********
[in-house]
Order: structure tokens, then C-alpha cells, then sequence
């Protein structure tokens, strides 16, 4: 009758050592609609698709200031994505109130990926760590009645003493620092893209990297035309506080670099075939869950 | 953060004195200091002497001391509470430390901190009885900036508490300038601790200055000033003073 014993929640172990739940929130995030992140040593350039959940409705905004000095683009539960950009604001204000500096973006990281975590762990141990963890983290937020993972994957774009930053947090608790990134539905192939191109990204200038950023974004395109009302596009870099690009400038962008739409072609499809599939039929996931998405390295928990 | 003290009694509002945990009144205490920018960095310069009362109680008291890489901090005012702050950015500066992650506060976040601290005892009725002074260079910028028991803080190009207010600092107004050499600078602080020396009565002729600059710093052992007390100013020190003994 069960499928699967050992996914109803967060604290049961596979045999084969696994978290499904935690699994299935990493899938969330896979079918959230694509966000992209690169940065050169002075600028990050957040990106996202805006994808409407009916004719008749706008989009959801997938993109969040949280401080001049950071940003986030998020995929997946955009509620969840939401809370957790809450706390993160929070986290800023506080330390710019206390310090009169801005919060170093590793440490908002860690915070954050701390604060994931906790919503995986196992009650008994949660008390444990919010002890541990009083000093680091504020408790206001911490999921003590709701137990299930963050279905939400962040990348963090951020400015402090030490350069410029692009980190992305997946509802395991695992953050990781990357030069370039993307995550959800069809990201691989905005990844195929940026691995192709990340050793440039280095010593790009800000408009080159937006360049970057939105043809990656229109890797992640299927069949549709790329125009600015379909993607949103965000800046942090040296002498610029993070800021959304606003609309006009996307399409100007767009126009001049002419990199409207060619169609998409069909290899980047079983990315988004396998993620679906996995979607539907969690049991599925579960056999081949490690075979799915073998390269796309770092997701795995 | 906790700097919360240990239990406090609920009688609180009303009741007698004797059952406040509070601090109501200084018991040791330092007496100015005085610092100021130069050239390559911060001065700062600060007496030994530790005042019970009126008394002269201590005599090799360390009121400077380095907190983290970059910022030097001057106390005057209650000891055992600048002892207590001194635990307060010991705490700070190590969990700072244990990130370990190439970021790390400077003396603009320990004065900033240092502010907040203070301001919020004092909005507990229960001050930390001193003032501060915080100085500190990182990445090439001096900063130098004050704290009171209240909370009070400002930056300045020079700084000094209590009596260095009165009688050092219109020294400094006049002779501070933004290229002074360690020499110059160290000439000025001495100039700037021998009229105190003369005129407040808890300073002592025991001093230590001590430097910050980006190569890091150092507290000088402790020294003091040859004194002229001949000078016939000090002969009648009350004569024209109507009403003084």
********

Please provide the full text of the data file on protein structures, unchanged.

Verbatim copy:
[in-house]
Order: structure tokens, then C-alpha cells, then sequence
């Protein structure tokens, strides 16, 4: 009758050592609609698709200031994505109130990926760590009645003493620092893209990297035309506080670099075939869950 | 953060004195200091002497001391509470430390901190009885900036508490300038601790200055000033003073 014993929640172990739940929130995030992140040593350039959940409705905004000095683009539960950009604001204000500096973006990281975590762990141990963890983290937020993972994957774009930053947090608790990134539905192939191109990204200038950023974004395109009302596009870099690009400038962008739409072609499809599939039929996931998405390295928990 | 003290009694509002945990009144205490920018960095310069009362109680008291890489901090005012702050950015500066992650506060976040601290005892009725002074260079910028028991803080190009207010600092107004050499600078602080020396009565002729600059710093052992007390100013020190003994 069960499928699967050992996914109803967060604290049961596979045999084969696994978290499904935690699994299935990493899938969330896979079918959230694509966000992209690169940065050169002075600028990050957040990106996202805006994808409407009916004719008749706008989009959801997938993109969040949280401080001049950071940003986030998020995929997946955009509620969840939401809370957790809450706390993160929070986290800023506080330390710019206390310090009169801005919060170093590793440490908002860690915070954050701390604060994931906790919503995986196992009650008994949660008390444990919010002890541990009083000093680091504020408790206001911490999921003590709701137990299930963050279905939400962040990348963090951020400015402090030490350069410029692009980190992305997946509802395991695992953050990781990357030069370039993307995550959800069809990201691989905005990844195929940026691995192709990340050793440039280095010593790009800000408009080159937006360049970057939105043809990656229109890797992640299927069949549709790329125009600015379909993607949103965000800046942090040296002498610029993070800021959304606003609309006009996307399409100007767009126009001049002419990199409207060619169609998409069909290899980047079983990315988004396998993620679906996995979607539907969690049991599925579960056999081949490690075979799915073998390269796309770092997701795995 | 906790700097919360240990239990406090609920009688609180009303009741007698004797059952406040509070601090109501200084018991040791330092007496100015005085610092100021130069050239390559911060001065700062600060007496030994530790005042019970009126008394002269201590005599090799360390009121400077380095907190983290970059910022030097001057106390005057209650000891055992600048002892207590001194635990307060010991705490700070190590969990700072244990990130370990190439970021790390400077003396603009320990004065900033240092502010907040203070301001919020004092909005507990229960001050930390001193003032501060915080100085500190990182990445090439001096900063130098004050704290009171209240909370009070400002930056300045020079700084000094209590009596260095009165009688050092219109020294400094006049002779501070933004290229002074360690020499110059160290000439000025001495100039700037021998009229105190003369005129407040808890300073002592025991001093230590001590430097910050980006190569890091150092507290000088402790020294003091040859004194002229001949000078016939000090002969009648009350004569024209109507009403003084």